You never think, "Wow, I couldn't do that." And given that there are no readers anymore--because this is the culture those people in that industry have created, with the predictable results in the culture at large (that is: the culture at large doesn't want it, and nor should it, so the culture at large turned its back on it, moved to others things, and forgot all about it)--the readers are those same writers.
What do you think they want? To feel crushed beneath someone else's talent, production, range, imagination, with no chance of getting to that writerly or artistic level? Or do you think they want to think, " I could do that" when they read?
These are people who struggle to write anything. Who go years without writing. Who have a crippling fear of the blank page. Who have nothing to give the world as writers and know it. Who have written less this summer than I'm writing in this entry before I bust out of here, and wait until one learns what I've been formally writing lately.
We can even put it this way: Do you think they're going to like the person who doesn't write at all and struggles when they do finally write, like they do, or do you think they're going to dig the person who writes the 30,000 words every single week or their life, with seeming ease? Who do you think they're going to want to support?
To be fair, there usually is truth regarding the "he won't or doesn't respect me" bit. I respect people of intelligence and honor and strength who grow. That's not a lot of people. And I think if we all did that, the world would be a much better place. Because people would also have to respect themselves for the same reasons--considering that so much starts there--and that means they'd have to hold themselves accountable and try to be someone of intelligence and honor and strength who grows.
I think that's a good thing. Your ability to love someone else starts with yourself. How much you can give to someone or the world begins with you. How you are with you. What you are, what you know you are. Or what you discover you are, in acts of positive intent and deep effort. I may like someone or something about them, but that's different than respect. I do no harm to anyone, lest they do harm to me or to a greater good, and it is about a principle, or someone being denied what they deserve, or having something unjustly done to them, and then the harm I do comes in the form of the truth. The truth is at the center of everything in my life. It is part of every choice I make. It's a constant. I am always with it or in search of it.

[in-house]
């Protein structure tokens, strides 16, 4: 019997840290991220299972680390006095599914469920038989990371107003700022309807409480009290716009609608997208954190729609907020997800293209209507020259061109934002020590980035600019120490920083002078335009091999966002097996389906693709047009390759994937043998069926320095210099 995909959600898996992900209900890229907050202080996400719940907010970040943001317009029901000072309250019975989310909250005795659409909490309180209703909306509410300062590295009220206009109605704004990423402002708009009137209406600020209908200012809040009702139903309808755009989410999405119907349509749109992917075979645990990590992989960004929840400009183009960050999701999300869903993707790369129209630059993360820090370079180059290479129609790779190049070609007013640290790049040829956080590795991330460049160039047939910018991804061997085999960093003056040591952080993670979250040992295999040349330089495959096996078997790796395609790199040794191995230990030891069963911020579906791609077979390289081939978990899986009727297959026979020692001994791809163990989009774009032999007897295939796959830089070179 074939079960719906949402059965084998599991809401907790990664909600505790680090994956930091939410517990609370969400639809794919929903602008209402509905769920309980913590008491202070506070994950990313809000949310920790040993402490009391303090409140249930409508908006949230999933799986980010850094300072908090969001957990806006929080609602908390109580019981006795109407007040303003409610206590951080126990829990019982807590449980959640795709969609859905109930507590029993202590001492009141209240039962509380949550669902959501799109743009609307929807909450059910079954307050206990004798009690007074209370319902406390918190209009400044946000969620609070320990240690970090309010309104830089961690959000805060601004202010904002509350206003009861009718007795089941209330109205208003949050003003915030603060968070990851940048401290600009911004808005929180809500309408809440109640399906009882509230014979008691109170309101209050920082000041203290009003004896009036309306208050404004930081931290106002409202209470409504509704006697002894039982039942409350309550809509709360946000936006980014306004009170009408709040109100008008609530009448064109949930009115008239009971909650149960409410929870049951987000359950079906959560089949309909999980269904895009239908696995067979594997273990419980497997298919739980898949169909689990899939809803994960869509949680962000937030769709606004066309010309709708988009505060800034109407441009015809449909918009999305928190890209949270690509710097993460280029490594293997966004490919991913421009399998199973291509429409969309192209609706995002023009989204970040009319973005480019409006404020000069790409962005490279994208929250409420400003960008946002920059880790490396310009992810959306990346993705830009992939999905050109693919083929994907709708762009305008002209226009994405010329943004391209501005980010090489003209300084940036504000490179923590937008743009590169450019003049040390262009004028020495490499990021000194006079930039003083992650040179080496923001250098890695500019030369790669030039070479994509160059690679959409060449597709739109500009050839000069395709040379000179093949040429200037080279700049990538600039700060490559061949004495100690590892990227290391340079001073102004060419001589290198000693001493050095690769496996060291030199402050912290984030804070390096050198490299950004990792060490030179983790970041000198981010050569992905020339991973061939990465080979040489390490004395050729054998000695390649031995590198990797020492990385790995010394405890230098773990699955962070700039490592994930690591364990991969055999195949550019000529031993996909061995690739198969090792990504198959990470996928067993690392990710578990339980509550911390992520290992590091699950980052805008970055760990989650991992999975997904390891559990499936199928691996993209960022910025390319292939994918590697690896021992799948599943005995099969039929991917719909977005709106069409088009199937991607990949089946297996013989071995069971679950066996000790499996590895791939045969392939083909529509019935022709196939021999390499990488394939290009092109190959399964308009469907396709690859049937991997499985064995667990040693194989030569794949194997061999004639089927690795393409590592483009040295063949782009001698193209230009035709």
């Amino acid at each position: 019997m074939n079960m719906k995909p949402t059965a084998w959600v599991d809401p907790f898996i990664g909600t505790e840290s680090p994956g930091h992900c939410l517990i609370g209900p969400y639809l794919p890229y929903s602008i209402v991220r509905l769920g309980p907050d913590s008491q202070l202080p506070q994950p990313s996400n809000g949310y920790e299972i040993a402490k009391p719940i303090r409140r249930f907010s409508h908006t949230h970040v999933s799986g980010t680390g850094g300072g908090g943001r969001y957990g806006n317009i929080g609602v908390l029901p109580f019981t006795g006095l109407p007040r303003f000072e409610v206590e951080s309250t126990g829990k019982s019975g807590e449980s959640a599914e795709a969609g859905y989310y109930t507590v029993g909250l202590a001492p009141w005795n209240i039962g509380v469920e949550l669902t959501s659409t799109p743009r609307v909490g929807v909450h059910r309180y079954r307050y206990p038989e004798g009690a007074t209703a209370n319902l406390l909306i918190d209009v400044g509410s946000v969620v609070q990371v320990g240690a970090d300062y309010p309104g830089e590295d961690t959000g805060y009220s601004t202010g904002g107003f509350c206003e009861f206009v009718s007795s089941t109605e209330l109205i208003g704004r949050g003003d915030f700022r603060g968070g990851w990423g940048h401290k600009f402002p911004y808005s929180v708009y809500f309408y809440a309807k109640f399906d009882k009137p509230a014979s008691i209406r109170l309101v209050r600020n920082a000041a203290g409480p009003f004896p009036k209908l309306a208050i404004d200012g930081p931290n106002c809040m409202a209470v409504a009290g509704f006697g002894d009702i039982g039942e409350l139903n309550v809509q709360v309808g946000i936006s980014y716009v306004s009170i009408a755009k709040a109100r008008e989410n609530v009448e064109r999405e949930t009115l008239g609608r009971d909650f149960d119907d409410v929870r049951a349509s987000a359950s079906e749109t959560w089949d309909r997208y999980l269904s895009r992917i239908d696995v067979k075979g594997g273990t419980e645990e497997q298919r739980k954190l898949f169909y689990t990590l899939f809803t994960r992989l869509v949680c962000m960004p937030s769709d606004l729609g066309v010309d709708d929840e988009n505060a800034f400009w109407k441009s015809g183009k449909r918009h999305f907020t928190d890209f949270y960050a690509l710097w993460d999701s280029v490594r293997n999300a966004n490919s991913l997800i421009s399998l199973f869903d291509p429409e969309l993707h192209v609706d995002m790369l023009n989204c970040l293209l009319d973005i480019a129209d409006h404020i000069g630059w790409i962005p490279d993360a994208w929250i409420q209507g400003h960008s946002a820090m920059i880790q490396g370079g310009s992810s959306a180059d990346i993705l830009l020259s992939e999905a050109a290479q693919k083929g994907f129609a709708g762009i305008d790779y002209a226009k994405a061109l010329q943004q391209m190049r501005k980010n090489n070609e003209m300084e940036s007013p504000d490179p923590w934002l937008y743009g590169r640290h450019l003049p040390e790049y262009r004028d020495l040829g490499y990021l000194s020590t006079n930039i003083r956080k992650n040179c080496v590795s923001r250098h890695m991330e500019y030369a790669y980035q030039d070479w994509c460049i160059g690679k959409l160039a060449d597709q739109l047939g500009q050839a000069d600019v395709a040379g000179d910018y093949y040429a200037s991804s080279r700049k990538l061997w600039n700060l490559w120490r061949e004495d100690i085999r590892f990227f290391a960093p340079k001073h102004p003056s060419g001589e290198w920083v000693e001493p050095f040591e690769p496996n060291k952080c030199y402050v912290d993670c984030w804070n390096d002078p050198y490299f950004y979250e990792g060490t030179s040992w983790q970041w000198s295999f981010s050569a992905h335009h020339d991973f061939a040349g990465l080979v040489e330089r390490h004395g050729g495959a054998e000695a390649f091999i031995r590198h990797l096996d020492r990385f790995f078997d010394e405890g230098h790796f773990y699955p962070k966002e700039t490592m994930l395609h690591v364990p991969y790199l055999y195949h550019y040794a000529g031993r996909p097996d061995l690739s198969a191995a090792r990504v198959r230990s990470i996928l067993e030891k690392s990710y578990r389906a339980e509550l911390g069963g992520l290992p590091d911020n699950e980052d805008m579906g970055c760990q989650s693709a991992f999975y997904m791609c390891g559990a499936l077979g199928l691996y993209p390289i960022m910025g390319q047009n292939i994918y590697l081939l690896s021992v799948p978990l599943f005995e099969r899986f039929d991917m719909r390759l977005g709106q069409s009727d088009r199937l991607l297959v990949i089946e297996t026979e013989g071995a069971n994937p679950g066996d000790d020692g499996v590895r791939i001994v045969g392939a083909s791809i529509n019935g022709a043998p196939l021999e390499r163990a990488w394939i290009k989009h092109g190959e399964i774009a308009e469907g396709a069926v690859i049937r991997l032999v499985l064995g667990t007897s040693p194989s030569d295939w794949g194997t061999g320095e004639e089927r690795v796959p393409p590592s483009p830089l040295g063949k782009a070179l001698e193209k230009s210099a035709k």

She also said, "God, are we old." And I thought, "You're the one who is old. You're done. All of your major life events have already happened. And you won't try to create any more. Eventually there will be grandkids and then death. You have decades in front of you of playing out the string. I have barely even started."
I didn't say any of that. You don't say that. I didn't really say anything else.
All of this is different than thinking--correctly--that in the past, we were smarter, there was a greater emphasis on substance, people were not as weak, less mentally ill, less toxic, less narcissistic; they were less apt to be broken, people did write and speak better, music was better, better things were created. But this is not about being old and complaining. It's about the truth that culture is devolving. People are devolving. Society. Humanity. Art is virtually nonexistent. No one makes it. No one can. So one can definitely prefer how things were at earlier times and hope that some of those things return again. Come back stronger yet. And with things that weren't there previously, or to a greater degree. That's just caring. And not being an obtuse person who can't see what's happening and where things are at. And it's spirited. Forever youthful. Caring is youthful. Passion is youthful. Passion and complaining are not the same. Passion points out and seeks for an answer--or something great. Complaining is to complain.
What I want more than almost anything is to be able to respect everyone because they are intelligent and decent and grow. As I've said, intelligence is more of a decision than just about anyone knows. Very few people are born with any special mental acuity. A person decides to try. It's like someone who decides to write down and learn a word when they don't know it from an early age. Or from any age. What will the result be? That person will know more words than other people. They put that time and effort in. They tried a little. Intelligence works on the same principle. If you let yourself go mentally, it's the same as letting yourself go physically. You'll be a round blob. As in body, as in mind.